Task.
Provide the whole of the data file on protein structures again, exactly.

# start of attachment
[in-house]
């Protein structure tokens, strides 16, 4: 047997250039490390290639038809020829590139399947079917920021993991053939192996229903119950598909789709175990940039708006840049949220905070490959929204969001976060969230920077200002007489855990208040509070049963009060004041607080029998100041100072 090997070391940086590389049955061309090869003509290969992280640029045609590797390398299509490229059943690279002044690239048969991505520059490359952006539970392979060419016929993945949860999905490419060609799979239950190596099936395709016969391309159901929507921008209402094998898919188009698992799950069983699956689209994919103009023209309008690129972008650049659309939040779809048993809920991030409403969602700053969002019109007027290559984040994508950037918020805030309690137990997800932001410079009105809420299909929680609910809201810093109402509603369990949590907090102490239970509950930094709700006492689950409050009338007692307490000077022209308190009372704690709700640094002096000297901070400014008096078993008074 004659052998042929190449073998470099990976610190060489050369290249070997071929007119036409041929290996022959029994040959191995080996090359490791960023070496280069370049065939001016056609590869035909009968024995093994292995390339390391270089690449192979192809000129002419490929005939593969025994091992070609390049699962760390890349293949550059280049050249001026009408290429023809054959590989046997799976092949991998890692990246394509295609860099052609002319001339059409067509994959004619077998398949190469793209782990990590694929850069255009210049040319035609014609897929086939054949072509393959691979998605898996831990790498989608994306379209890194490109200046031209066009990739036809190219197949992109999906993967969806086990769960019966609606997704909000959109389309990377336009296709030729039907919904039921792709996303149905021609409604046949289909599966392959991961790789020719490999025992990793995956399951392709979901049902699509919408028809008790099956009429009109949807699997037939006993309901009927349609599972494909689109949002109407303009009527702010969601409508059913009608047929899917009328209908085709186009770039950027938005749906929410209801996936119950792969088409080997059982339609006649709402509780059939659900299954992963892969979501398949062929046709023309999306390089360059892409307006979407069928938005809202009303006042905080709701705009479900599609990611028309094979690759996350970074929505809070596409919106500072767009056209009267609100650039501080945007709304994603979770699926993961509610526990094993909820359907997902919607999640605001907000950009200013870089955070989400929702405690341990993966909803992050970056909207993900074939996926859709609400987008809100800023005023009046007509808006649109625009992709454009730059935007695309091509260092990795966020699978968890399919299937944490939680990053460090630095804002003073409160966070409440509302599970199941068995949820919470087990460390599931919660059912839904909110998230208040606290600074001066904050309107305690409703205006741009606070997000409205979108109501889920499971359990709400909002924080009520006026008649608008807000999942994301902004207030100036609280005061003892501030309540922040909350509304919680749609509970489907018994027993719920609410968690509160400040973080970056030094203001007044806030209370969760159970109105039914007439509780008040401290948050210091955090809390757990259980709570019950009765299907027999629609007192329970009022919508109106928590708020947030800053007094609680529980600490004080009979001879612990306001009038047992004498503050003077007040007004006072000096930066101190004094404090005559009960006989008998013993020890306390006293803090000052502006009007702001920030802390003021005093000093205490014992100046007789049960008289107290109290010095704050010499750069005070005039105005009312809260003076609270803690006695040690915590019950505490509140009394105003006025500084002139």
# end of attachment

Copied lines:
[in-house]
């Protein structure tokens, strides 16, 4: 047997250039490390290639038809020829590139399947079917920021993991053939192996229903119950598909789709175990940039708006840049949220905070490959929204969001976060969230920077200002007489855990208040509070049963009060004041607080029998100041100072 090997070391940086590389049955061309090869003509290969992280640029045609590797390398299509490229059943690279002044690239048969991505520059490359952006539970392979060419016929993945949860999905490419060609799979239950190596099936395709016969391309159901929507921008209402094998898919188009698992799950069983699956689209994919103009023209309008690129972008650049659309939040779809048993809920991030409403969602700053969002019109007027290559984040994508950037918020805030309690137990997800932001410079009105809420299909929680609910809201810093109402509603369990949590907090102490239970509950930094709700006492689950409050009338007692307490000077022209308190009372704690709700640094002096000297901070400014008096078993008074 004659052998042929190449073998470099990976610190060489050369290249070997071929007119036409041929290996022959029994040959191995080996090359490791960023070496280069370049065939001016056609590869035909009968024995093994292995390339390391270089690449192979192809000129002419490929005939593969025994091992070609390049699962760390890349293949550059280049050249001026009408290429023809054959590989046997799976092949991998890692990246394509295609860099052609002319001339059409067509994959004619077998398949190469793209782990990590694929850069255009210049040319035609014609897929086939054949072509393959691979998605898996831990790498989608994306379209890194490109200046031209066009990739036809190219197949992109999906993967969806086990769960019966609606997704909000959109389309990377336009296709030729039907919904039921792709996303149905021609409604046949289909599966392959991961790789020719490999025992990793995956399951392709979901049902699509919408028809008790099956009429009109949807699997037939006993309901009927349609599972494909689109949002109407303009009527702010969601409508059913009608047929899917009328209908085709186009770039950027938005749906929410209801996936119950792969088409080997059982339609006649709402509780059939659900299954992963892969979501398949062929046709023309999306390089360059892409307006979407069928938005809202009303006042905080709701705009479900599609990611028309094979690759996350970074929505809070596409919106500072767009056209009267609100650039501080945007709304994603979770699926993961509610526990094993909820359907997902919607999640605001907000950009200013870089955070989400929702405690341990993966909803992050970056909207993900074939996926859709609400987008809100800023005023009046007509808006649109625009992709454009730059935007695309091509260092990795966020699978968890399919299937944490939680990053460090630095804002003073409160966070409440509302599970199941068995949820919470087990460390599931919660059912839904909110998230208040606290600074001066904050309107305690409703205006741009606070997000409205979108109501889920499971359990709400909002924080009520006026008649608008807000999942994301902004207030100036609280005061003892501030309540922040909350509304919680749609509970489907018994027993719920609410968690509160400040973080970056030094203001007044806030209370969760159970109105039914007439509780008040401290948050210091955090809390757990259980709570019950009765299907027999629609007192329970009022919508109106928590708020947030800053007094609680529980600490004080009979001879612990306001009038047992004498503050003077007040007004006072000096930066101190004094404090005559009960006989008998013993020890306390006293803090000052502006009007702001920030802390003021005093000093205490014992100046007789049960008289107290109290010095704050010499750069005070005039105005009312809260003076609270803690006695040690915590019950505490509140009394105003006025500084002139």